As you stare at the mountain of trash collected at HPower, it's tough to imagine the waste-to-energy plant is suffering from a shortage of trash. But that's exactly the case according to the city's Department of Environmental Services.
Click here for Andrew Pereira's report.
The waste-to-energy plant at Campbell Industrial Park is supposed to receive 3,000 tons of garbage every day, resulting in the production of up to 70 megawatts of electricity. But in an email to KITV4, Environmental Services spokesman Markus Owens said the plant is receiving an average of 2,200 tons of trash per day, while generating 50 megawatts of power.
The shortfall in garbage and energy production has resulted in Council Chairman Ernie Martin proposing a bill (Bill 47) that would waive waiving tipping fees at HPower for a full month. Under the measure, the director of Environmental Services could suspend tipping fees at the plant if the amount of waste processed falls 100 tons short of its daily capacity for 30 consecutive days. Martin said his bill would allow the city to make the most of the $40 million subsidy paid to HPower operator Covanta Honolulu every year.
"It behooves us to maximize the fee we're paying Covanta to process as much material as we can," said Martin. "I know it's nowhere close to the maximum that it can process."
In October 2012, the city dedicated a third boiler at HPower to process an additional 300,000 tons of waste every year. Martin believes the $302 million investment may have been shortsighted when considering all of the other financial demands being placed on the city.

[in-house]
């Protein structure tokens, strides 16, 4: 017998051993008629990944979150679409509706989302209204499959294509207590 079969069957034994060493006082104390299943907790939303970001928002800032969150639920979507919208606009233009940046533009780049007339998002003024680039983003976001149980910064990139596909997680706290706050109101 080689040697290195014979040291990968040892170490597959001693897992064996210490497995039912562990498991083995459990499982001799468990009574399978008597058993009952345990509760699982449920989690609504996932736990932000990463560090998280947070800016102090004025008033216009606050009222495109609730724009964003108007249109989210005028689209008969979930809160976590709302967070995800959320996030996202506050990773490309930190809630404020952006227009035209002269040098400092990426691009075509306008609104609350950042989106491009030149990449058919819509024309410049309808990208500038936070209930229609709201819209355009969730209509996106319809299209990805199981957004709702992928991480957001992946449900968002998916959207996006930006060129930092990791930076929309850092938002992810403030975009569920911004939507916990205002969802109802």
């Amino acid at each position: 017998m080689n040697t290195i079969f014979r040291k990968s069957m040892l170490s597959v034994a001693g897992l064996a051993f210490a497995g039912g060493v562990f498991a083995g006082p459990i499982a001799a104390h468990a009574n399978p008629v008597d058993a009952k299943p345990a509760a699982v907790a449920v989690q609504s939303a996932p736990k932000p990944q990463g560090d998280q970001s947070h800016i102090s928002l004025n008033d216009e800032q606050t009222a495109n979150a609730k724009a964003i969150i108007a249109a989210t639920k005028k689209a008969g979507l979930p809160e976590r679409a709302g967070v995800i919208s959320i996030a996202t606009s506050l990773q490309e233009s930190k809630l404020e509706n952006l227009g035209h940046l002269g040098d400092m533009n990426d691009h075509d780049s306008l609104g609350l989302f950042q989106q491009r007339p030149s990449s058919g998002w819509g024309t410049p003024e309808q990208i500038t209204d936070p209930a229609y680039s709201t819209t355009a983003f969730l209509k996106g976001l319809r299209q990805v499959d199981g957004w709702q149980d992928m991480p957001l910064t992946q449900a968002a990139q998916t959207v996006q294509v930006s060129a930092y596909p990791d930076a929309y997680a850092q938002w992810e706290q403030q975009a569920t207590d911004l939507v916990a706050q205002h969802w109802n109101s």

"I don't know if I had been elected much earlier, that I would've supported the construction of the third boiler," said Martin. "I tend to side with the critics that perhaps we did make an investment that could've been better spent elsewhere."
The Committee on Public Works and Sustainability chaired by Councilman Stanley Chang is scheduled to hear Martin's bill in July. Chang still believes it was a good idea for the city to build a third boiler at HPower, but wants to hear more about the proposal to waive tipping fees.
"We just want to make sure that the bill is going to be fairly applied to everybody," said Chang. "And so as we're looking for more feedstock, we want to make sure that the rules are going to apply equally."
The Current tipping fee at HPower is $91 per ton, while energy produced at the plant is sold to Hawaiian Electric Company at 6 cents to 15 cents per kilowatt hour, depending on the time of day it was generated.
In 2013, HPower processed 678,388 tons of waste, exported 353,840 megawatt hours of energy, and recycled 22,485 tons of ferrous and nonferrous metals. With its third boiler, the plant can process up to 900,000 tons of material every year.